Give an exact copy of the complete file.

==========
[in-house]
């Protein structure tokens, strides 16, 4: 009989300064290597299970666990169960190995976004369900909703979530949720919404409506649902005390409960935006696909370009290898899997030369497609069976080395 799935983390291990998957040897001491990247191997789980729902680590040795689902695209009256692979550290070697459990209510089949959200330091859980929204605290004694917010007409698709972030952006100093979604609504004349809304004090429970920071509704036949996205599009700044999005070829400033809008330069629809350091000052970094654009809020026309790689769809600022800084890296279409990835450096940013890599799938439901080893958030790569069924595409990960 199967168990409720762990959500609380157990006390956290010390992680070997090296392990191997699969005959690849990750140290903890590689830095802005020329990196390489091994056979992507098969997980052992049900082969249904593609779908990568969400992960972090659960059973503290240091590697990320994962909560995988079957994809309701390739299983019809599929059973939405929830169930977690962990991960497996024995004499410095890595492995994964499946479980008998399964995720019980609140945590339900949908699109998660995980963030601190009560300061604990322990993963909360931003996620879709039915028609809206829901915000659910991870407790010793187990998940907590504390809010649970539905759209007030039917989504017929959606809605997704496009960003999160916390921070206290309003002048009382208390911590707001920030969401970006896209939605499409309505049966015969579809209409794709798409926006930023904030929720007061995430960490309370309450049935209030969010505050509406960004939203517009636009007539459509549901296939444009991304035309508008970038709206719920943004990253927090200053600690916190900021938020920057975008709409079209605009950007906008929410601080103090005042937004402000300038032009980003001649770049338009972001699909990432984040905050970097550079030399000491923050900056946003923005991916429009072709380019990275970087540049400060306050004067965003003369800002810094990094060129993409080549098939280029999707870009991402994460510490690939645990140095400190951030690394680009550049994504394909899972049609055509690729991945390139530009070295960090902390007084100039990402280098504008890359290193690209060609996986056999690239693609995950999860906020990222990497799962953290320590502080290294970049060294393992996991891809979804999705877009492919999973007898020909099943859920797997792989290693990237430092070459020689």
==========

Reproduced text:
[in-house]
């Protein structure tokens, strides 16, 4: 009989300064290597299970666990169960190995976004369900909703979530949720919404409506649902005390409960935006696909370009290898899997030369497609069976080395 799935983390291990998957040897001491990247191997789980729902680590040795689902695209009256692979550290070697459990209510089949959200330091859980929204605290004694917010007409698709972030952006100093979604609504004349809304004090429970920071509704036949996205599009700044999005070829400033809008330069629809350091000052970094654009809020026309790689769809600022800084890296279409990835450096940013890599799938439901080893958030790569069924595409990960 199967168990409720762990959500609380157990006390956290010390992680070997090296392990191997699969005959690849990750140290903890590689830095802005020329990196390489091994056979992507098969997980052992049900082969249904593609779908990568969400992960972090659960059973503290240091590697990320994962909560995988079957994809309701390739299983019809599929059973939405929830169930977690962990991960497996024995004499410095890595492995994964499946479980008998399964995720019980609140945590339900949908699109998660995980963030601190009560300061604990322990993963909360931003996620879709039915028609809206829901915000659910991870407790010793187990998940907590504390809010649970539905759209007030039917989504017929959606809605997704496009960003999160916390921070206290309003002048009382208390911590707001920030969401970006896209939605499409309505049966015969579809209409794709798409926006930023904030929720007061995430960490309370309450049935209030969010505050509406960004939203517009636009007539459509549901296939444009991304035309508008970038709206719920943004990253927090200053600690916190900021938020920057975008709409079209605009950007906008929410601080103090005042937004402000300038032009980003001649770049338009972001699909990432984040905050970097550079030399000491923050900056946003923005991916429009072709380019990275970087540049400060306050004067965003003369800002810094990094060129993409080549098939280029999707870009991402994460510490690939645990140095400190951030690394680009550049994504394909899972049609055509690729991945390139530009070295960090902390007084100039990402280098504008890359290193690209060609996986056999690239693609995950999860906020990222990497799962953290320590502080290294970049060294393992996991891809979804999705877009492919999973007898020909099943859920797997792989290693990237430092070459020689």